One of the most significant takeaways from Steve Jobs Theater is that Apple is no longer a company content in just focusing on making well-designed electronics. Apple is moving into bigger and bolder initiatives. Jony Ive has hinted in various interviews about his never-ending drive to make technology more personal and create tools for people. While this goal will inevitably lead Apple further into wearables, including glasses, there is a very high likelihood that Apple will focus on bigger tools like self-driving cars. These bigger tools will require Apple to move much further into construction and architecture. Apple reportedly owns and leases a collection of heavy manufacturing facilities close to Apple Park that includes some of the last remaining open space in the San Jose vicinity. (A listing and map of these Apple buildings are available for Above Avalon members here). The day when Apple designers build their very own state-of-the-art transportation R&D center minutes away from Apple Park is no longer a fantasy. All of this puts the PR photos with Tim Cook and Jony wearing Apple hardhats into a new light.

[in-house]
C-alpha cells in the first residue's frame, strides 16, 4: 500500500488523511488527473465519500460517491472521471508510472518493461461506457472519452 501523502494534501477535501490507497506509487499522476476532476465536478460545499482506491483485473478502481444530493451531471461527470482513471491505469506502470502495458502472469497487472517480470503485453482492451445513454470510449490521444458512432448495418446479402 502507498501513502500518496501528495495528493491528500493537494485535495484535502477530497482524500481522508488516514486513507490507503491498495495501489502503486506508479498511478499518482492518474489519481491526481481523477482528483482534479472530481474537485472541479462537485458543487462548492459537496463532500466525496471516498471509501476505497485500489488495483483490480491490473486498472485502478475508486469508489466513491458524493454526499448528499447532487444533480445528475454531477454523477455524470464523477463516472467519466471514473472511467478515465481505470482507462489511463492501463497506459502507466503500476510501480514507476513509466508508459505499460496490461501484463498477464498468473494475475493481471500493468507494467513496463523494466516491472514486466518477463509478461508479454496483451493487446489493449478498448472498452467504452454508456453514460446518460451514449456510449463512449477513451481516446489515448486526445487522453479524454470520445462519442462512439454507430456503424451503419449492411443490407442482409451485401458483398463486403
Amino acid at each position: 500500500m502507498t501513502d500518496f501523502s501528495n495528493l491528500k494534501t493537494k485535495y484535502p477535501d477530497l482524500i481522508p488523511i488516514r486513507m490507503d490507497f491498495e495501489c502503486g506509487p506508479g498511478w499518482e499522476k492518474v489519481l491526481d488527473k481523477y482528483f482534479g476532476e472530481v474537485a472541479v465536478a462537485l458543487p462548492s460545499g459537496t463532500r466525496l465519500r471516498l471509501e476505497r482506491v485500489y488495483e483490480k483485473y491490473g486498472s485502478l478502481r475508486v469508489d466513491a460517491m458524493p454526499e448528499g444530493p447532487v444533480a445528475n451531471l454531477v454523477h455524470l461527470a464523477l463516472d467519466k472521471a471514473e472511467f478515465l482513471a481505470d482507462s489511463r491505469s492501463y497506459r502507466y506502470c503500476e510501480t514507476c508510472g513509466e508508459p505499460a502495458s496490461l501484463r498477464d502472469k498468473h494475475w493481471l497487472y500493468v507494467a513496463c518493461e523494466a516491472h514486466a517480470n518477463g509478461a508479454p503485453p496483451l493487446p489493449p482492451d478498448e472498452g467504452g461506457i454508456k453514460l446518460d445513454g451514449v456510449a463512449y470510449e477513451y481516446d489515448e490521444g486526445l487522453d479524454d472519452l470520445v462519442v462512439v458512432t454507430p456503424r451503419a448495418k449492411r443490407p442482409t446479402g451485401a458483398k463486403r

We have arrived at a weird point in time. Silicon Valley giants are gaining unfathomable amounts of power yet remaining remarkable aloof when it comes to manufacturing and construction. Apple is the notable exception. Apple is the company most eager to step outside its comfort zone and experiment in construction and architecture realms. Apple sees the gap between architecture and design starting to shrink. According to Jony, architecture is "a sort of product design; you can talk about it in terms of scale and function and materials, material types. I think the delineation is a much, much softer set of boundaries that mark our expertise."